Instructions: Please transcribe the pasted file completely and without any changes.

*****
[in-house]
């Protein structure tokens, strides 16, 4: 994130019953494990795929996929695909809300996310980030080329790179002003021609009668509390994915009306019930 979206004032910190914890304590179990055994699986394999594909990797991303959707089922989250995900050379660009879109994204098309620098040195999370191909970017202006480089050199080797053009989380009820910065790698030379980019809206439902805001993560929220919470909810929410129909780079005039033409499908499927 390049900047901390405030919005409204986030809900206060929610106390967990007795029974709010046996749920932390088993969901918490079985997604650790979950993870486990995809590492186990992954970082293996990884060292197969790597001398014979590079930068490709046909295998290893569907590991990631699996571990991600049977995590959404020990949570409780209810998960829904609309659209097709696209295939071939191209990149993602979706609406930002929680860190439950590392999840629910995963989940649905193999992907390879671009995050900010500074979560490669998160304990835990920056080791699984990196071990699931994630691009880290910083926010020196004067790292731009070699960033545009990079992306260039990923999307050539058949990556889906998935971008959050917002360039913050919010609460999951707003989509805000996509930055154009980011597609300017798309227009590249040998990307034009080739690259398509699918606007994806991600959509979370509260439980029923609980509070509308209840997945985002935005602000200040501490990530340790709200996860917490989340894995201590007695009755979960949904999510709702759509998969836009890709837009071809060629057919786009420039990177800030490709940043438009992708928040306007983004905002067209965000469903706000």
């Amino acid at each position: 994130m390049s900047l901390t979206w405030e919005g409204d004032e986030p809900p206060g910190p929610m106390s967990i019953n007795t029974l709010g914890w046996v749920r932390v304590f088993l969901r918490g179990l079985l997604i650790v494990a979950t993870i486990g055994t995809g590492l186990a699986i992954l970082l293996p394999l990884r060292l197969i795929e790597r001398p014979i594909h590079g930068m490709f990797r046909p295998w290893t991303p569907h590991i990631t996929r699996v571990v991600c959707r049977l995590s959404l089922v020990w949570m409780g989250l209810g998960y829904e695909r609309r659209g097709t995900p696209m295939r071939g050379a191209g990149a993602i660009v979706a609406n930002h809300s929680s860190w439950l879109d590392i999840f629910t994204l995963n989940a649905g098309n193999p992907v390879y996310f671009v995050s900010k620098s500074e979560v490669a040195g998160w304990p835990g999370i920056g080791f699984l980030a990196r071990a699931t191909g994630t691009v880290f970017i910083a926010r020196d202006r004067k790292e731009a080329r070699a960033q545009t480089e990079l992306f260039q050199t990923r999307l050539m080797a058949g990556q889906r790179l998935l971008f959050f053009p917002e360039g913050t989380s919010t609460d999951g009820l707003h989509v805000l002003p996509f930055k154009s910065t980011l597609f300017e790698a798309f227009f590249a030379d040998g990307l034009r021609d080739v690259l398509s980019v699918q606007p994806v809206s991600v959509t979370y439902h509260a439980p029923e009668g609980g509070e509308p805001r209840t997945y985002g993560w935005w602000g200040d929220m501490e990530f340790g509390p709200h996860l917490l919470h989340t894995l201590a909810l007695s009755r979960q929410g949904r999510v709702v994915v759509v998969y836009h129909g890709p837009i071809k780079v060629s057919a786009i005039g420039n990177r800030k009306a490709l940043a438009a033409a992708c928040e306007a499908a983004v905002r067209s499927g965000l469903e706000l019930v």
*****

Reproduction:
[in-house]
């Protein structure tokens, strides 16, 4: 994130019953494990795929996929695909809300996310980030080329790179002003021609009668509390994915009306019930 979206004032910190914890304590179990055994699986394999594909990797991303959707089922989250995900050379660009879109994204098309620098040195999370191909970017202006480089050199080797053009989380009820910065790698030379980019809206439902805001993560929220919470909810929410129909780079005039033409499908499927 390049900047901390405030919005409204986030809900206060929610106390967990007795029974709010046996749920932390088993969901918490079985997604650790979950993870486990995809590492186990992954970082293996990884060292197969790597001398014979590079930068490709046909295998290893569907590991990631699996571990991600049977995590959404020990949570409780209810998960829904609309659209097709696209295939071939191209990149993602979706609406930002929680860190439950590392999840629910995963989940649905193999992907390879671009995050900010500074979560490669998160304990835990920056080791699984990196071990699931994630691009880290910083926010020196004067790292731009070699960033545009990079992306260039990923999307050539058949990556889906998935971008959050917002360039913050919010609460999951707003989509805000996509930055154009980011597609300017798309227009590249040998990307034009080739690259398509699918606007994806991600959509979370509260439980029923609980509070509308209840997945985002935005602000200040501490990530340790709200996860917490989340894995201590007695009755979960949904999510709702759509998969836009890709837009071809060629057919786009420039990177800030490709940043438009992708928040306007983004905002067209965000469903706000």
């Amino acid at each position: 994130m390049s900047l901390t979206w405030e919005g409204d004032e986030p809900p206060g910190p929610m106390s967990i019953n007795t029974l709010g914890w046996v749920r932390v304590f088993l969901r918490g179990l079985l997604i650790v494990a979950t993870i486990g055994t995809g590492l186990a699986i992954l970082l293996p394999l990884r060292l197969i795929e790597r001398p014979i594909h590079g930068m490709f990797r046909p295998w290893t991303p569907h590991i990631t996929r699996v571990v991600c959707r049977l995590s959404l089922v020990w949570m409780g989250l209810g998960y829904e695909r609309r659209g097709t995900p696209m295939r071939g050379a191209g990149a993602i660009v979706a609406n930002h809300s929680s860190w439950l879109d590392i999840f629910t994204l995963n989940a649905g098309n193999p992907v390879y996310f671009v995050s900010k620098s500074e979560v490669a040195g998160w304990p835990g999370i920056g080791f699984l980030a990196r071990a699931t191909g994630t691009v880290f970017i910083a926010r020196d202006r004067k790292e731009a080329r070699a960033q545009t480089e990079l992306f260039q050199t990923r999307l050539m080797a058949g990556q889906r790179l998935l971008f959050f053009p917002e360039g913050t989380s919010t609460d999951g009820l707003h989509v805000l002003p996509f930055k154009s910065t980011l597609f300017e790698a798309f227009f590249a030379d040998g990307l034009r021609d080739v690259l398509s980019v699918q606007p994806v809206s991600v959509t979370y439902h509260a439980p029923e009668g609980g509070e509308p805001r209840t997945y985002g993560w935005w602000g200040d929220m501490e990530f340790g509390p709200h996860l917490l919470h989340t894995l201590a909810l007695s009755r979960q929410g949904r999510v709702v994915v759509v998969y836009h129909g890709p837009i071809k780079v060629s057919a786009i005039g420039n990177r800030k009306a490709l940043a438009a033409a992708c928040e306007a499908a983004v905002r067209s499927g965000l469903e706000l019930v």